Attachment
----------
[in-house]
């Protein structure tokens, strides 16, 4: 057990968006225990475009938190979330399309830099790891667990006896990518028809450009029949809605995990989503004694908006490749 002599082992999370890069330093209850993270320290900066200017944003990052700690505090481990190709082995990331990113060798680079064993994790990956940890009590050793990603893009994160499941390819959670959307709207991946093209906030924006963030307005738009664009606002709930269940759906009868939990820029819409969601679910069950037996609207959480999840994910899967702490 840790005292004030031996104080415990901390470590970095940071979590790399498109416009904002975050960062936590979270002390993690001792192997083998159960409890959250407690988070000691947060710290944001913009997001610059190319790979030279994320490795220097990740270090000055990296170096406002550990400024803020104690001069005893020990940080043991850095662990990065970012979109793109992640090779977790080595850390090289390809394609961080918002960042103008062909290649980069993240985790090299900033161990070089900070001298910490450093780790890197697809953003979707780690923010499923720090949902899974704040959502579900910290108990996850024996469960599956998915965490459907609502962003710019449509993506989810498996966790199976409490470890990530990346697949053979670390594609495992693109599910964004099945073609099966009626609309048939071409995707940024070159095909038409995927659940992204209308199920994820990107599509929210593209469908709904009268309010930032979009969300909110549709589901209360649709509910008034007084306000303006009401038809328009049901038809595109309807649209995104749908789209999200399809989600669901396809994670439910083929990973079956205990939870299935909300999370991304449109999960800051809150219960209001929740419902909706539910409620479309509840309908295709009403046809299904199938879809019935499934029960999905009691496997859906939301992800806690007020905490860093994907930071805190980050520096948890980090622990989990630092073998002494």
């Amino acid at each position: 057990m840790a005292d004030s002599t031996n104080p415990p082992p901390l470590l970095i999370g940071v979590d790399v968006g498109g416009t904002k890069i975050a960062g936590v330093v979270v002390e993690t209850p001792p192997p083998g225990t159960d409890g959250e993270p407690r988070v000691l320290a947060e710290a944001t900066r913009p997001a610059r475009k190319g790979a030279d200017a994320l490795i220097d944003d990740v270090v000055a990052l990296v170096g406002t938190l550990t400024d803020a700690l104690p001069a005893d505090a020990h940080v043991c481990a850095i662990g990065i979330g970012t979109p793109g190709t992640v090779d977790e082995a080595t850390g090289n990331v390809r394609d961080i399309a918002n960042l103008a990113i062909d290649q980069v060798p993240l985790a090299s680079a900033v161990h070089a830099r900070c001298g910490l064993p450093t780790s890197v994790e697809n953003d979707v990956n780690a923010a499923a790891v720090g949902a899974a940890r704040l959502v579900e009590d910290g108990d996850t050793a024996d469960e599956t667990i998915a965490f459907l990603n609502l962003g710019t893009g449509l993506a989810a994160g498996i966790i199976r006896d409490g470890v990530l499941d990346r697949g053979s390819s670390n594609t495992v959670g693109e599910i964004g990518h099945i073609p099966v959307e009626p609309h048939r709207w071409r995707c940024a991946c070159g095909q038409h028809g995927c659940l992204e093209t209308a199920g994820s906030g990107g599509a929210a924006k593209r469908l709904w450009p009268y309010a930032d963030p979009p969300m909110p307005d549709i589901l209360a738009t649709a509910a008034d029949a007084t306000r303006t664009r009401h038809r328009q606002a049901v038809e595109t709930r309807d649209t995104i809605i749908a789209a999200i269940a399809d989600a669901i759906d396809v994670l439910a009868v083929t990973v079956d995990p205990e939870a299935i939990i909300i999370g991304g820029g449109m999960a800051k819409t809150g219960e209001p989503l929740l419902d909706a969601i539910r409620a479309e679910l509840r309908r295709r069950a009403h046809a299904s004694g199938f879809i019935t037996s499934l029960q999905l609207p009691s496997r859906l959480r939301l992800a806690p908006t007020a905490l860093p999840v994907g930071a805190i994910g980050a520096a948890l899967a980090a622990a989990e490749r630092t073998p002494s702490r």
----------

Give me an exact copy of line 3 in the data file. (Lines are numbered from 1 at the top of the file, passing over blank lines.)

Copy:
């Amino acid at each position: 057990m840790a005292d004030s002599t031996n104080p415990p082992p901390l470590l970095i999370g940071v979590d790399v968006g498109g416009t904002k890069i975050a960062g936590v330093v979270v002390e993690t209850p001792p192997p083998g225990t159960d409890g959250e993270p407690r988070v000691l320290a947060e710290a944001t900066r913009p997001a610059r475009k190319g790979a030279d200017a994320l490795i220097d944003d990740v270090v000055a990052l990296v170096g406002t938190l550990t400024d803020a700690l104690p001069a005893d505090a020990h940080v043991c481990a850095i662990g990065i979330g970012t979109p793109g190709t992640v090779d977790e082995a080595t850390g090289n990331v390809r394609d961080i399309a918002n960042l103008a990113i062909d290649q980069v060798p993240l985790a090299s680079a900033v161990h070089a830099r900070c001298g910490l064993p450093t780790s890197v994790e697809n953003d979707v990956n780690a923010a499923a790891v720090g949902a899974a940890r704040l959502v579900e009590d910290g108990d996850t050793a024996d469960e599956t667990i998915a965490f459907l990603n609502l962003g710019t893009g449509l993506a989810a994160g498996i966790i199976r006896d409490g470890v990530l499941d990346r697949g053979s390819s670390n594609t495992v959670g693109e599910i964004g990518h099945i073609p099966v959307e009626p609309h048939r709207w071409r995707c940024a991946c070159g095909q038409h028809g995927c659940l992204e093209t209308a199920g994820s906030g990107g599509a929210a924006k593209r469908l709904w450009p009268y309010a930032d963030p979009p969300m909110p307005d549709i589901l209360a738009t649709a509910a008034d029949a007084t306000r303006t664009r009401h038809r328009q606002a049901v038809e595109t709930r309807d649209t995104i809605i749908a789209a999200i269940a399809d989600a669901i759906d396809v994670l439910a009868v083929t990973v079956d995990p205990e939870a299935i939990i909300i999370g991304g820029g449109m999960a800051k819409t809150g219960e209001p989503l929740l419902d909706a969601i539910r409620a479309e679910l509840r309908r295709r069950a009403h046809a299904s004694g199938f879809i019935t037996s499934l029960q999905l609207p009691s496997r859906l959480r939301l992800a806690p908006t007020a905490l860093p999840v994907g930071a805190i994910g980050a520096a948890l899967a980090a622990a989990e490749r630092t073998p002494s702490r």